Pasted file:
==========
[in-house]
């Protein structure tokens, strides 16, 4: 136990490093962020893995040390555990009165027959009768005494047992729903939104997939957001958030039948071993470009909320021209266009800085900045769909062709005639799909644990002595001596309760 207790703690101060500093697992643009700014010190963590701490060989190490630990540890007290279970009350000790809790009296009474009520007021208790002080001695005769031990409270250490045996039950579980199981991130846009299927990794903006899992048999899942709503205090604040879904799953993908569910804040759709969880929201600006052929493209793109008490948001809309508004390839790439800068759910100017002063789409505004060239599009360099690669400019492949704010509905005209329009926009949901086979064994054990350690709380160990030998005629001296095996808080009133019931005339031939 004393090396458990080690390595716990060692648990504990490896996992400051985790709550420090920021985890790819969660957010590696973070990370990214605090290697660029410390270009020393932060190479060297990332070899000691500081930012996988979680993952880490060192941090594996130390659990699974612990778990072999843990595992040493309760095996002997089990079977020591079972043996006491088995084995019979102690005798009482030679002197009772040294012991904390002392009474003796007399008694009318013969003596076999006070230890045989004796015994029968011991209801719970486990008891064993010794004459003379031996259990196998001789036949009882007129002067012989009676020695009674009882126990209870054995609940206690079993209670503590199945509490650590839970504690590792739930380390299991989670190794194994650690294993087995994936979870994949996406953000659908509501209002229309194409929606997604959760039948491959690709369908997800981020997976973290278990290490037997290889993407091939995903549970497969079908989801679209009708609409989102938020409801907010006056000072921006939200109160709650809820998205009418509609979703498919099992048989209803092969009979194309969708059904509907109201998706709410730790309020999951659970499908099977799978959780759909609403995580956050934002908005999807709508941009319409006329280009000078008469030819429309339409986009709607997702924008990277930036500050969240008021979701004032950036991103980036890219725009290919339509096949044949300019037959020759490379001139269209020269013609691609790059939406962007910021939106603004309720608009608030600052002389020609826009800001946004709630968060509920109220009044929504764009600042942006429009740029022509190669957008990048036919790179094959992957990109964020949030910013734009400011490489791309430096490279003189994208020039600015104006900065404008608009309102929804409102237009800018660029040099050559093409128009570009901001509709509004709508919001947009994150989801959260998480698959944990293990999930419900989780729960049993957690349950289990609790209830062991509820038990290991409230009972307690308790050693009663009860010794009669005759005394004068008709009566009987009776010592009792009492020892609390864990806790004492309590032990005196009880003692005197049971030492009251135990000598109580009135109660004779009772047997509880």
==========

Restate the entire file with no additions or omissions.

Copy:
[in-house]
């Protein structure tokens, strides 16, 4: 136990490093962020893995040390555990009165027959009768005494047992729903939104997939957001958030039948071993470009909320021209266009800085900045769909062709005639799909644990002595001596309760 207790703690101060500093697992643009700014010190963590701490060989190490630990540890007290279970009350000790809790009296009474009520007021208790002080001695005769031990409270250490045996039950579980199981991130846009299927990794903006899992048999899942709503205090604040879904799953993908569910804040759709969880929201600006052929493209793109008490948001809309508004390839790439800068759910100017002063789409505004060239599009360099690669400019492949704010509905005209329009926009949901086979064994054990350690709380160990030998005629001296095996808080009133019931005339031939 004393090396458990080690390595716990060692648990504990490896996992400051985790709550420090920021985890790819969660957010590696973070990370990214605090290697660029410390270009020393932060190479060297990332070899000691500081930012996988979680993952880490060192941090594996130390659990699974612990778990072999843990595992040493309760095996002997089990079977020591079972043996006491088995084995019979102690005798009482030679002197009772040294012991904390002392009474003796007399008694009318013969003596076999006070230890045989004796015994029968011991209801719970486990008891064993010794004459003379031996259990196998001789036949009882007129002067012989009676020695009674009882126990209870054995609940206690079993209670503590199945509490650590839970504690590792739930380390299991989670190794194994650690294993087995994936979870994949996406953000659908509501209002229309194409929606997604959760039948491959690709369908997800981020997976973290278990290490037997290889993407091939995903549970497969079908989801679209009708609409989102938020409801907010006056000072921006939200109160709650809820998205009418509609979703498919099992048989209803092969009979194309969708059904509907109201998706709410730790309020999951659970499908099977799978959780759909609403995580956050934002908005999807709508941009319409006329280009000078008469030819429309339409986009709607997702924008990277930036500050969240008021979701004032950036991103980036890219725009290919339509096949044949300019037959020759490379001139269209020269013609691609790059939406962007910021939106603004309720608009608030600052002389020609826009800001946004709630968060509920109220009044929504764009600042942006429009740029022509190669957008990048036919790179094959992957990109964020949030910013734009400011490489791309430096490279003189994208020039600015104006900065404008608009309102929804409102237009800018660029040099050559093409128009570009901001509709509004709508919001947009994150989801959260998480698959944990293990999930419900989780729960049993957690349950289990609790209830062991509820038990290991409230009972307690308790050693009663009860010794009669005759005394004068008709009566009987009776010592009792009492020892609390864990806790004492309590032990005196009880003692005197049971030492009251135990000598109580009135109660004779009772047997509880």